Sound sustainability, or playing with fire? Battling future water scarcity in Quito, Ecuador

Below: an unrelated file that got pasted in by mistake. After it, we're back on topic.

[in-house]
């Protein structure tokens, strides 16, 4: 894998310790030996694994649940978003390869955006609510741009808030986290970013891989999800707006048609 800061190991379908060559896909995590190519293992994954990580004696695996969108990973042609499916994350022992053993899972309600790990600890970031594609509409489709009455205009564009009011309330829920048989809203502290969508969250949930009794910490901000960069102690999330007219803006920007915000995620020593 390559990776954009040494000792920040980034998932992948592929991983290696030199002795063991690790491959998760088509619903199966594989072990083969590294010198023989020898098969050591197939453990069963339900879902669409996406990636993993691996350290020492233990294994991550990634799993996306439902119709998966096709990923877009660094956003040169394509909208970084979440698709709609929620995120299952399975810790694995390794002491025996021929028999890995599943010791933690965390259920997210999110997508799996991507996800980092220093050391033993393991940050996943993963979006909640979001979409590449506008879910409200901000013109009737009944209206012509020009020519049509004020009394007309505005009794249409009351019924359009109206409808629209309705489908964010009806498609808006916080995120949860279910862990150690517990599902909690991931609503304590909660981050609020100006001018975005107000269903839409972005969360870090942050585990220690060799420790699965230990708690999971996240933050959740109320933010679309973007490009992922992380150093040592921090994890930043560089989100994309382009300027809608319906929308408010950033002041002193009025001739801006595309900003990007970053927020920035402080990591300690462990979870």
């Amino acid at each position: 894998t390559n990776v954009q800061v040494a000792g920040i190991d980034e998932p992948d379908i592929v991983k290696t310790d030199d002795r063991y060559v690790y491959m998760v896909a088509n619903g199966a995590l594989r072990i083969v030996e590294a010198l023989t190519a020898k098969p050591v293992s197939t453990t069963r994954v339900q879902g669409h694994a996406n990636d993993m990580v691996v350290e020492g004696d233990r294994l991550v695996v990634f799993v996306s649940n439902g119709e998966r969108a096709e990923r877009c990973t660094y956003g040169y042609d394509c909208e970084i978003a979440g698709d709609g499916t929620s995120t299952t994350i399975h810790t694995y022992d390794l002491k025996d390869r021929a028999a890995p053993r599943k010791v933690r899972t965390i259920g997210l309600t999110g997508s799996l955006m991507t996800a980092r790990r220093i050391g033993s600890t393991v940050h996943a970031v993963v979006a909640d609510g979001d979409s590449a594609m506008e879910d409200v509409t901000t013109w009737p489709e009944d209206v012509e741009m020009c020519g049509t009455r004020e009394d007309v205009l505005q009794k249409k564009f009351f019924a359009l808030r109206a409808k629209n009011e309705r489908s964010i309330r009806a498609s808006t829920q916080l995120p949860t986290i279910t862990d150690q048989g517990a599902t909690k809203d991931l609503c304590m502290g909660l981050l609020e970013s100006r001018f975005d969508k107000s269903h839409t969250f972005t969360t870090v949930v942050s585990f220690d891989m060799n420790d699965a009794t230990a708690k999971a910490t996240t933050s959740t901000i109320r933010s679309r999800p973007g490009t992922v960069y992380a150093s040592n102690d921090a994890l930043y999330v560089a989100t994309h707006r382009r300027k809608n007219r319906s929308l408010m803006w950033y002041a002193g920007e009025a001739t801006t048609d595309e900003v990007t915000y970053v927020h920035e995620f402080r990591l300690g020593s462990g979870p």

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This thesis presents an analysis of the Trends and Pressures Framework (TPF), City Blueprint Framework (CBF), and Governance Capacity Assessment Framework (GCAF) of Integrated Water Resources Management (IWRM) in the Ecuadorian capital of Quito. The TPF analysis comprises 12 social, environmental and financial indicators (18 if all sub-indicators are counted). The CBF assessment measures the performance of IWRM based on 25 different indicators that are divided up into 7 different categories: water quality, solid waste treatment, basic water services, wastewater treatment, infrastructure, climate robustness and governance (Koop & Van Leeuwen, 2015c; 2016). As the OECD (2016) states that the global water crisis is predominantly a governance crisis, a GCAF analysis is added to explore the room for improvement of the current policies on the level of urban governance. In total 9 overarching governance capacities (conditions) were assessed, each consisting of 3 (sub-)characteristics, resulting in a total of 27 indicators for the GCAF. This was done on the basis of 26 qualitative semi-structured interviews, of which 14 were with experts on the area of IWRM in Quito, and 12 were done with citizens. The CBA revealed that Quito had a Blue City Index (BCI) of 2.0, can be classified as a wasteful city, and that wastewater treatment (WWT), which is absent, is its main IWRM-bottleneck. Financial means to solve the problems on this area however, are lacking. In the GCAF analysis, therefore, the focus in this study is placed on water scarcity. At this point, shortages of water are not a problem in the metropolitan district of the Ecuadorian capital, as the percentage of the people that has access to drinking water lies close to 100%. Nevertheless, Quito might face serious water issues in the future, in part due to the rapid population growth that is predicted for the upcoming years (INEC, 2013). Although there are solid long-term plans to obtain, operationalize and protect new sources for drinking water, part of the city’s drinking water at present is obtained from the area around the active Cotopaxi volcano, of which the last eruption took place in August 2015. Regardless of the promising long-term strategies, a sudden event like a volcanic eruption could be a major risk for the city as a whole. To deal with these risks in an adequate manner, completeness, availability and accessibility of information, as well as cooperative power between different stakeholders and participation of citizens need to be improved. Furthermore, the lack of incentives and clear policies to restrict the use of certain substances or certain quantities of water are other major obstacles Quito finds in its transition to becoming a climate adaptive city, while the strong leadership, strong organization and cooperations within the drinking water authority itself and the widespread awareness among experts about the issues at hand can be considered additional positive points. Finally, as the GCAF was never applied to an urban context like that of Quito before, it first had to be adjusted to make it fit the local context. It was established that the characteristics of protection of core values, progress and choice variety and (political) authority were a source for a critical discussion due to the centralist character of governance in Ecuador. In turn, it was proposed to add a tenth condition, integrity, to the GCAF, consisting of the characteristics transparency, accountability and participation/anti-corruption, a result which is possibly also relevant for local contexts other than that of Quito.